Field Report:
Adventures of a Culinary Padawan
École des Techniques à la Cuisine: INTRODUCTION

SuSu

Dear Foodie Groupie,

Food preparation is not about artistry or style points. It's like being a mechanic, in many ways -- techniques, lessons, rules, laws. These all have to be brought together to make the engine run. Food is about business and profits at it's heart, as well as about dates, happiness, satisfaction. The main reason there are cooks is because machines simply don't do the job as well as humans. Despite the age of Cuisinart, kitchen machines, labor saving devices, auto-cookers, clever gadgetry ... the best machine for the job is still a living, breathing human, complete with trained pair of human hands, tongue, eye. It's the "training" part that makes a difference, it's true!

In contrast, "cooking" as it's understood by the public is a romantic, glamorous, creative profession, encompassing art, science, personality and experience. Of course, with food shows and networks abound, sexy food and lifestyle chefs doing a "Gilderoy Lockhart" and signing cookbooks, cooking and kitchens are VERY popular and fashionable. The best part of all is that not knowing how to make dinner at home is not longer an acceptable excuse to not entertain, and if you mooch off of friends who can cook, you can appreciate their efforts all the more. Even if you never get formal training, you can at least LOOK like a cook by watching the shows, buying the cookbooks, and emulating and parroting. To paraphrase, "I'm not a chef, but I've seen them on TV!"

So why go to cooking school (or as they all seem to be called now, "culinary institutes")? No need really, if you love cooking as opposed to "preparing food." In fact, it can be a discouraging thing, being that the great classes will destroy any fantasy bubbles about the field. Cooking for a living is a hard, hot, tiring life. Tony Bourdain's grizzled grumpiness is a lot more common than Tyler Florence's niceness.

But you may be considering a career in cooking, writing, editing or teaching; you're the type of person who really needs an instructor to come and show you; you want to meet people who are more serious foodies (as opposed to the "couch potato" foodies, something I respect, no mistake!). It can be short and inexpensive -- a day or two, or a few hours, from $20 to $200. Or it can be longer and more expensive -- akin to professional career courses. There's a lot of stuff inbetween. You can learn with professionals, career teachers, or enthusiastic amateurs.

I opted to sacrifice my evenings and attend what I'll call the Jedi Temple Culinary Institute. The local newspaper reviews this particular class and called it "culinary boot camp." Classes run twice a week, at 5 to 6 hours a pop, for 11 weeks, $5000, knives, tools, uniform, "family dinners," textbook included. It's considered a vocational/technical school, so you have to provide evidence of having completed secondary education, deposit $500 filing fees, etc. It's serious stuff. Why here? I wanted something much more serious, to match my experience in professional kitchens. And if I'm paying that much, I want transferrable credit, so that someday I can become a full Culinary Jedi if I want to!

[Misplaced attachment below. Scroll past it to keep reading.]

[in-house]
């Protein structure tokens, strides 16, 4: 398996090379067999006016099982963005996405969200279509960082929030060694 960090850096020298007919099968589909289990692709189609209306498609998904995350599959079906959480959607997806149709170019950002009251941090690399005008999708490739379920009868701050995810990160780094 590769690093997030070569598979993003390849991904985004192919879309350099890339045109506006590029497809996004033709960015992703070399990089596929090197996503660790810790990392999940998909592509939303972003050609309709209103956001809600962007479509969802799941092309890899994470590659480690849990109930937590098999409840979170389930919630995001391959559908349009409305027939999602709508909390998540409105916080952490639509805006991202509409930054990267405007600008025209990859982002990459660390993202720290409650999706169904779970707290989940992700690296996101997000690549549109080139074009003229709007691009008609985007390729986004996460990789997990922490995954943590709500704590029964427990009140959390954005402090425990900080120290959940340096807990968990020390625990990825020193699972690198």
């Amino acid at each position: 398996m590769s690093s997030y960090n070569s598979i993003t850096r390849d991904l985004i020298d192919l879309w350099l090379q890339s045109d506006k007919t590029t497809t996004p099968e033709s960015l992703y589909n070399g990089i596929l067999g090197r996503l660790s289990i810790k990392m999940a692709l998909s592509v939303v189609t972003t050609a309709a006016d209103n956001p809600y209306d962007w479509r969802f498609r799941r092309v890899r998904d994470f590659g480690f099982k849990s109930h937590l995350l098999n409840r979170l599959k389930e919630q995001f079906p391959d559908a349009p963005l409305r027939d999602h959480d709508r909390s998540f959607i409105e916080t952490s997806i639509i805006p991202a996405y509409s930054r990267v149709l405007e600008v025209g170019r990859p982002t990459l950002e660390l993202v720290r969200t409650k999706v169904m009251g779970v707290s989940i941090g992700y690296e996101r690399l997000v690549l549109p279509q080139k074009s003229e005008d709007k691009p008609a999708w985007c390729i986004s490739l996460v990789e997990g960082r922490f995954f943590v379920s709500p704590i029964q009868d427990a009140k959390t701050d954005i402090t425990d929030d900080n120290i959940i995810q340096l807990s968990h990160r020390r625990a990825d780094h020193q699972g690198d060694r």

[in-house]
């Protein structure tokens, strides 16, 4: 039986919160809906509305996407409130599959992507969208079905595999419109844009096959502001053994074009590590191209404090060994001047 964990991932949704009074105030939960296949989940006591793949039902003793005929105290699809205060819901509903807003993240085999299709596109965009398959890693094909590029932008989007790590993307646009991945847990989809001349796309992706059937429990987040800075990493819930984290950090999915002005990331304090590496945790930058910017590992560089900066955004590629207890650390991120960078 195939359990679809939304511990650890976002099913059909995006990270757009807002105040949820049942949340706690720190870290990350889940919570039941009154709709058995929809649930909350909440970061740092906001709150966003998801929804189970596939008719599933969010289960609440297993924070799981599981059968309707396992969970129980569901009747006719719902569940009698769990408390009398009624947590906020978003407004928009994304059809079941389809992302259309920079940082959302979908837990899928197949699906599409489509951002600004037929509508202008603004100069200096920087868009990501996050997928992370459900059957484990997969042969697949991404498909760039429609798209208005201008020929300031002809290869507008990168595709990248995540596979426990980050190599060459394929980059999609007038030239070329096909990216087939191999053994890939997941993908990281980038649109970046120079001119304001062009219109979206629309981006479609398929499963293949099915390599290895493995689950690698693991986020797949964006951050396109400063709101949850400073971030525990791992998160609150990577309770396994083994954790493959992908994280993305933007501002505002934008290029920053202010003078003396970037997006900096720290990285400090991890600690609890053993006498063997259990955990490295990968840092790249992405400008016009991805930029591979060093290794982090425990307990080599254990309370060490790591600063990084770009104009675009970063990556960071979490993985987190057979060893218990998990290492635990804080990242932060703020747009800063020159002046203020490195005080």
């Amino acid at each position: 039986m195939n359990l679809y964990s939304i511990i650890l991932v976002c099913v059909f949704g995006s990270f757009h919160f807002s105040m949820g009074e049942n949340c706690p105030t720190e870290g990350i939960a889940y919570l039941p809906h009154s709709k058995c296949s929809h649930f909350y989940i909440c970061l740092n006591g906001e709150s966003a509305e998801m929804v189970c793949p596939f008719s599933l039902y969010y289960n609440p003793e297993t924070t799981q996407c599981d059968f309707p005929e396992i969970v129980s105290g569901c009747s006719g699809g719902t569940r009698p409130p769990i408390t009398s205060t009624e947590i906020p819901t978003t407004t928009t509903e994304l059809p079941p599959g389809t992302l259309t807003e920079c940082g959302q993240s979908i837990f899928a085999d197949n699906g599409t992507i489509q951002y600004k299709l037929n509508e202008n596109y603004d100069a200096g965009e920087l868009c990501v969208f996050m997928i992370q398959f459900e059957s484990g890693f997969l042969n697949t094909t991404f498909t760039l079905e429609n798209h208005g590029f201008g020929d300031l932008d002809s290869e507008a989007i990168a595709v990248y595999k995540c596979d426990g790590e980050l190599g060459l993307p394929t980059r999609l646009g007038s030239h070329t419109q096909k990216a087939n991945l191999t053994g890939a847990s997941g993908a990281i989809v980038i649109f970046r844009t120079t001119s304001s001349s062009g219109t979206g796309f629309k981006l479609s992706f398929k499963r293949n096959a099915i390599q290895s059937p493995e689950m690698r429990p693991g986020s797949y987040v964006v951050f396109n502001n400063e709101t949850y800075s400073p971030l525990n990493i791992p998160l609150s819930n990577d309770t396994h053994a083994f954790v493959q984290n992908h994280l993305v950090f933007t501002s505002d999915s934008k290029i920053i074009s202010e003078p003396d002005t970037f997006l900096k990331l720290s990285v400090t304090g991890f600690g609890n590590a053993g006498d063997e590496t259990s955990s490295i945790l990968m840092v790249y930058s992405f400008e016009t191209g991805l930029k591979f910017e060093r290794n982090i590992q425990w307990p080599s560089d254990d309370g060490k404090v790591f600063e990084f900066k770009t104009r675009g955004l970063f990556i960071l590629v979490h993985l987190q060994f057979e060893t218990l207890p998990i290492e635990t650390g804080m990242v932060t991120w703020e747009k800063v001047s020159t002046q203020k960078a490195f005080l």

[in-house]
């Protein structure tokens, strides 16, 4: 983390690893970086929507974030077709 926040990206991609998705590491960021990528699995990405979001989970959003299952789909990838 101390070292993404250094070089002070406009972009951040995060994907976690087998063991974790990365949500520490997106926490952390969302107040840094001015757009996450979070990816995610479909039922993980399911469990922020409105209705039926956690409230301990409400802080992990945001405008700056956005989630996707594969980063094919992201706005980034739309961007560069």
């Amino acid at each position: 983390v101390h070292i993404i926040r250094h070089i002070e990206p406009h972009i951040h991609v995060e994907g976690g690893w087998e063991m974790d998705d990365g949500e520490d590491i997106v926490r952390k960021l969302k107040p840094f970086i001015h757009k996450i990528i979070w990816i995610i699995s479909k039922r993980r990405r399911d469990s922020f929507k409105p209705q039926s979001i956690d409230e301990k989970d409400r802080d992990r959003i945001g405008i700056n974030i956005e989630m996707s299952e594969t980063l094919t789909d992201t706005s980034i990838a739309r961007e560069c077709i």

Most importantly, ever since I've become the "foodie editor" of WookieeHut, people have written in to ask about the recipes or instructions. We've chatted about doing a "cooking 101" type of thing where techniques and basic recipes are explained. This is my response to all those requests. This is an extended, multi-part field report with summaries of stuff I'm learning and experiencing. Consider yourself part of my monetary and time investment! I hope you learn something and have fun at my expense!

This is also a way for me to rewrite my notes, and I'll have an ever-expanding glossary posted time and again. Many of the terms are in French. Despite the flack the French always get, the cooks of that country did a marvelous job of standardize and regimentalizing the commercial and restaurant kitchen. For that, they deserve respect; besides, French techniques are the basis for all western cooking. (Though it's true that French cuisine is derived from Italian, thanks to the marriage of Catherine d'Medici to the Duke d'Orléans, who became King Henry of France, it's the French who formalized technique and service. The other great "grandfather cuisine" is, of course, Chinese.)

Since I'll be writing these as I go along, I may not have illustrations or photographs; maybe I'll add those later. (Ten hours a week plus a real day job doesn't leave much time for niceties!) I'll ask the Admin Droid to note those on the "Latest News & Weather" page when I get a chance to update past reports.

Enjoy my reports. I hope to enjoy cooking school! (If you have questions, please write to me at susu@wookieehut.com. I'll write back ASAP, considering my schedule!)

With Love,
The Culinary Padawan

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Disclaimer: All contents are personal observations, and no profit or lucre is expected, solicited, advocated or paid by anyone, including those being observed. This is all just for fun. Any comments, please e-mail the author or WOOKIEEhut directly. Flames will be ignored. This report may not be posted anywhere without the author's knowledge, consent, and permission.